• ics/2017u1 - We maintain an independent version of the Intel compilers not on the Compute Canada software stack. Unload the software stack with module force --purge and attempt to recompile using the ics module.
  • GCC 4.8.5 (System compilers) - Unload the software stack with module force --purge and attempt to recompile. You may need to install the required development headers and libraries. If the dependency list is long, you may want to look into installing software via EasyBuild (same build system as Compute Canada, but will take forever as it compiles everything from scratch).
  • Contact us - If you've reached this point, the software likely requires special attention. Contact us at, and we can have a go at installing the software.


To install Python packages, we recommend using virtualenv and pip. The "Scipy stack" of commonly used packages (numpy, pandas, matplotlib, IPython/Jupyter, etc.) can be loaded through the scipy-stack module. In most cases, the following command will be sufficient to install a package:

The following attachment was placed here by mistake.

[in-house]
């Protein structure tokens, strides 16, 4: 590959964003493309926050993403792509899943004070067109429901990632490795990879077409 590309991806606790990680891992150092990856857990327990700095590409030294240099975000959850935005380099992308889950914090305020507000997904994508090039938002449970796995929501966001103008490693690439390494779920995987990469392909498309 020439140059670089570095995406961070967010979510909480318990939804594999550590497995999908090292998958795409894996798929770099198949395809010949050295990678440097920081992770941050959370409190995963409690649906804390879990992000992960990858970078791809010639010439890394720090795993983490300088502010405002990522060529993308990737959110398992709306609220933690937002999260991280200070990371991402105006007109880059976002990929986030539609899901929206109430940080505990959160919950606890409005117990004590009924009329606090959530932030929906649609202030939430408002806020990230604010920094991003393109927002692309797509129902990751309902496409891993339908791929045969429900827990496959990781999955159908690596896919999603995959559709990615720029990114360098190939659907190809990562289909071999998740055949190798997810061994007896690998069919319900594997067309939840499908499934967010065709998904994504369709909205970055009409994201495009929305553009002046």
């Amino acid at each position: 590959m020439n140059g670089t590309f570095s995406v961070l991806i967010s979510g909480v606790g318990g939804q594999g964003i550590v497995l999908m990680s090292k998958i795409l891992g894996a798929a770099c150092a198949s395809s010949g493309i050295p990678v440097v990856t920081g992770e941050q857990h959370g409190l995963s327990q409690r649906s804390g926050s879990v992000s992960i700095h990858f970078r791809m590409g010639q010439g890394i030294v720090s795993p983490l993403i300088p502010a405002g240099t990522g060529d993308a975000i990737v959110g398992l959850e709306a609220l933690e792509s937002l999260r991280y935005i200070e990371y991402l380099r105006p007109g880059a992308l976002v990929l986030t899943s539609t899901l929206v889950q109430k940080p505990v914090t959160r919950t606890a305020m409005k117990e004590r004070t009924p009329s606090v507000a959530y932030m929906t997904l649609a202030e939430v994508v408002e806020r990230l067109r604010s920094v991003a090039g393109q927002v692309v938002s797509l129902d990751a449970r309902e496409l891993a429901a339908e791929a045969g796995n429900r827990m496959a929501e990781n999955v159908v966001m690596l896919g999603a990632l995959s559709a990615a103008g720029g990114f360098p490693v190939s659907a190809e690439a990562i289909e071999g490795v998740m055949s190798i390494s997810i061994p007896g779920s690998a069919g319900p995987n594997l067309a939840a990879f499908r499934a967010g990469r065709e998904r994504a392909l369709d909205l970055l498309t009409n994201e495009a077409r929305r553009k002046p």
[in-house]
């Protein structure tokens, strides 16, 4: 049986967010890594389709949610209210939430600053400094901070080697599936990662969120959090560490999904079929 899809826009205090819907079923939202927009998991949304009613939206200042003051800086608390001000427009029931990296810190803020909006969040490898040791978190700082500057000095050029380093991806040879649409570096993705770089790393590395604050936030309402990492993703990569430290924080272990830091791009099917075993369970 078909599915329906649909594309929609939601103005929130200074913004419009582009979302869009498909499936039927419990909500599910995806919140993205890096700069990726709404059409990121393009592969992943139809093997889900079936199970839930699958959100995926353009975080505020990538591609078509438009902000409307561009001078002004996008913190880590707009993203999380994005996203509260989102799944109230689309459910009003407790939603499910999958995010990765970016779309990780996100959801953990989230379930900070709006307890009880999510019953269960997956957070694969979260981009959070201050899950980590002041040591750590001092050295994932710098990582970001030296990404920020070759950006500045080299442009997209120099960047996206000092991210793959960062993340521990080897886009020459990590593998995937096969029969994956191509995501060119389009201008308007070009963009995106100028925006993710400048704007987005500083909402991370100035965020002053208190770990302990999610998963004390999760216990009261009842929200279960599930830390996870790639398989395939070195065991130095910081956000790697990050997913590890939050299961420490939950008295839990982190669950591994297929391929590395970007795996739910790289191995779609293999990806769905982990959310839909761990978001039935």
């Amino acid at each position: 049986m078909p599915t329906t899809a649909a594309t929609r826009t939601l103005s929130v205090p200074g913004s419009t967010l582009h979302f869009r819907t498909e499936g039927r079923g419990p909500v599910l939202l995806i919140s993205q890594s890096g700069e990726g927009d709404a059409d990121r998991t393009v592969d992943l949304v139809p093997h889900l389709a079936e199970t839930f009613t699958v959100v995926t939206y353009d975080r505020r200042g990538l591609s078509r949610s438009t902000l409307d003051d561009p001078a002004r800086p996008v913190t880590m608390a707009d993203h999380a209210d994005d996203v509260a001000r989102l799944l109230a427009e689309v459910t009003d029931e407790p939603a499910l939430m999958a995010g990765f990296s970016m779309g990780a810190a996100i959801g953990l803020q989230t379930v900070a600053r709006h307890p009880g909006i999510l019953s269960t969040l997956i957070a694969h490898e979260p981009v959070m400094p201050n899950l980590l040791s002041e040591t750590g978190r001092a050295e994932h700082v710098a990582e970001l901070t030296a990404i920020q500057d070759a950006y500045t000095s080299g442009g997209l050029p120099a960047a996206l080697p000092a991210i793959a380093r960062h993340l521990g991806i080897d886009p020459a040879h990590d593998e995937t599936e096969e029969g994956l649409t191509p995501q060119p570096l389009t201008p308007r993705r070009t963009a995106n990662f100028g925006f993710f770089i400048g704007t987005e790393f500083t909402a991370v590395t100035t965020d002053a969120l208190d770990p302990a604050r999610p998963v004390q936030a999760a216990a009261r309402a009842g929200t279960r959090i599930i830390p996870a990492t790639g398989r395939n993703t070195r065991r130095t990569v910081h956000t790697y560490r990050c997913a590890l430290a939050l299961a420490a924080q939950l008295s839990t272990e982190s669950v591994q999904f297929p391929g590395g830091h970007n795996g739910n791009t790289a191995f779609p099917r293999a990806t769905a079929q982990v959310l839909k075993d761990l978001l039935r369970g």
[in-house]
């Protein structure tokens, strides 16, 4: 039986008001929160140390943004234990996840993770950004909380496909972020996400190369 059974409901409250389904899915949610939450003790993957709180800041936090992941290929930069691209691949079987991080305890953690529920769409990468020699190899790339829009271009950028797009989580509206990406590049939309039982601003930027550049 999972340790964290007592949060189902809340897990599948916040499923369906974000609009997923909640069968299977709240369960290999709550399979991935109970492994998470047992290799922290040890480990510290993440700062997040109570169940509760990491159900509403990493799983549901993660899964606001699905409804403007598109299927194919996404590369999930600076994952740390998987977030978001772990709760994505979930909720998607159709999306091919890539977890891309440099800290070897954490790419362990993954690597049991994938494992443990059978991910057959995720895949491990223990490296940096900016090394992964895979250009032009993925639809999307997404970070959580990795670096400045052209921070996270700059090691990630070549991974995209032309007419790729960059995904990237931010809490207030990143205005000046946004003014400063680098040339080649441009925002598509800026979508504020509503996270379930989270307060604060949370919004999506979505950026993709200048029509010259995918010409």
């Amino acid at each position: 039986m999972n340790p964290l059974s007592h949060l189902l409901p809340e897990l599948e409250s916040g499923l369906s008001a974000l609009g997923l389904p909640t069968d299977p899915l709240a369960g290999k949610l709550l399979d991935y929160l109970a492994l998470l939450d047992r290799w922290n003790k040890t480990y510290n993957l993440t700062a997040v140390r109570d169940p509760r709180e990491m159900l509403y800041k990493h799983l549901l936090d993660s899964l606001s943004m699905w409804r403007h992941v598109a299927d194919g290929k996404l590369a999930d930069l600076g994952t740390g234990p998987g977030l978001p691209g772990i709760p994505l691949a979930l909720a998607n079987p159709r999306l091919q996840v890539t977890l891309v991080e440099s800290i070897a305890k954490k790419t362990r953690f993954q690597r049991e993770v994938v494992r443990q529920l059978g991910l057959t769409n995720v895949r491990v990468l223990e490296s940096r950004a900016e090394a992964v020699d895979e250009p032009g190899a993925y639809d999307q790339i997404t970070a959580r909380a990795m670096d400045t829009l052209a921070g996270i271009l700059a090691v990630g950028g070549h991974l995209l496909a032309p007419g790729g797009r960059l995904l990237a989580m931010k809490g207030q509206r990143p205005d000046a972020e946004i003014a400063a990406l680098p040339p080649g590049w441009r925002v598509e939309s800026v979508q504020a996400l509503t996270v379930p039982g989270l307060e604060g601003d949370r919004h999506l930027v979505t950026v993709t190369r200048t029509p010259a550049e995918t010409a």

pip install --user packagename


Loadable via the module system. To see versions available local to Frontenac,

module spider Go


Packages should be installed via install.packages(). If you are prompted to install packages in a personal library, type "yes". It is often easiest to specify the RStudio CRAN as a download mirror:

install.packages("packageName", repos="")

For Bioconductor packages:



To install Perl modules to a local directory, use the following bash commands to create a localized install of whatever modules you may need. It's actually not as complicated as it looks.

# install local::lib
tar -xzf local-lib-2.000018.tar.gz
cd local-lib-2.000018
perl Makefile.PL --bootstrap
make test && make install

# setting up appropriate environment variables so that perl knows about our new ~/perl5/lib directory
cd ~                
echo 'eval "$(perl -I$HOME/perl5/lib/perl5 -Mlocal::lib)"' >> ~/.bashrc